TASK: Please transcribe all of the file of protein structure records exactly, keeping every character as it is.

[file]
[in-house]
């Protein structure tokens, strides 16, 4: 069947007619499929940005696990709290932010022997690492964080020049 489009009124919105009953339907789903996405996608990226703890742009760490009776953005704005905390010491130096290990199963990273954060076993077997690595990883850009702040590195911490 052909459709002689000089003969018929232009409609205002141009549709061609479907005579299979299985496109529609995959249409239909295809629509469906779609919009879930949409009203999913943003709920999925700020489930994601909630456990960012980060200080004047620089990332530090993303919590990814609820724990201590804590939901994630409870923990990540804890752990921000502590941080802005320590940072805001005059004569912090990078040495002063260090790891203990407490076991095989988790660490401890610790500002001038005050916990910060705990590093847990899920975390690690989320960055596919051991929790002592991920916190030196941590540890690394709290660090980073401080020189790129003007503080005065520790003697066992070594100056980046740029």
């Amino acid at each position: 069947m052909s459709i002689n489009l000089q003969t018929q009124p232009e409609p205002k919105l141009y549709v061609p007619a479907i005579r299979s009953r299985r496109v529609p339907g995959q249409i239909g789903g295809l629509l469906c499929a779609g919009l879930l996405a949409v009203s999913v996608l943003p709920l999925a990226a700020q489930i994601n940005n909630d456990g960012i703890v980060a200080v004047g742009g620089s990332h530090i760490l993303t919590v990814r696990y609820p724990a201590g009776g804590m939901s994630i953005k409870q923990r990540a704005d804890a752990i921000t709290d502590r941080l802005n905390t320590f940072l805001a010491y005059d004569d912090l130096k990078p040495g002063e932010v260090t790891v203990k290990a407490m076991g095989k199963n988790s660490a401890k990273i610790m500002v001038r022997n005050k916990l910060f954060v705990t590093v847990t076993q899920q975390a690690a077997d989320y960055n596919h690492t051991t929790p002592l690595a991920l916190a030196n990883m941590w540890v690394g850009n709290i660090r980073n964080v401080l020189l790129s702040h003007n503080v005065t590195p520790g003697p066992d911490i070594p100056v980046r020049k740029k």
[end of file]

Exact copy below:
[in-house]
């Protein structure tokens, strides 16, 4: 069947007619499929940005696990709290932010022997690492964080020049 489009009124919105009953339907789903996405996608990226703890742009760490009776953005704005905390010491130096290990199963990273954060076993077997690595990883850009702040590195911490 052909459709002689000089003969018929232009409609205002141009549709061609479907005579299979299985496109529609995959249409239909295809629509469906779609919009879930949409009203999913943003709920999925700020489930994601909630456990960012980060200080004047620089990332530090993303919590990814609820724990201590804590939901994630409870923990990540804890752990921000502590941080802005320590940072805001005059004569912090990078040495002063260090790891203990407490076991095989988790660490401890610790500002001038005050916990910060705990590093847990899920975390690690989320960055596919051991929790002592991920916190030196941590540890690394709290660090980073401080020189790129003007503080005065520790003697066992070594100056980046740029």
């Amino acid at each position: 069947m052909s459709i002689n489009l000089q003969t018929q009124p232009e409609p205002k919105l141009y549709v061609p007619a479907i005579r299979s009953r299985r496109v529609p339907g995959q249409i239909g789903g295809l629509l469906c499929a779609g919009l879930l996405a949409v009203s999913v996608l943003p709920l999925a990226a700020q489930i994601n940005n909630d456990g960012i703890v980060a200080v004047g742009g620089s990332h530090i760490l993303t919590v990814r696990y609820p724990a201590g009776g804590m939901s994630i953005k409870q923990r990540a704005d804890a752990i921000t709290d502590r941080l802005n905390t320590f940072l805001a010491y005059d004569d912090l130096k990078p040495g002063e932010v260090t790891v203990k290990a407490m076991g095989k199963n988790s660490a401890k990273i610790m500002v001038r022997n005050k916990l910060f954060v705990t590093v847990t076993q899920q975390a690690a077997d989320y960055n596919h690492t051991t929790p002592l690595a991920l916190a030196n990883m941590w540890v690394g850009n709290i660090r980073n964080v401080l020189l790129s702040h003007n503080v005065t590195p520790g003697p066992d911490i070594p100056v980046r020049k740029k």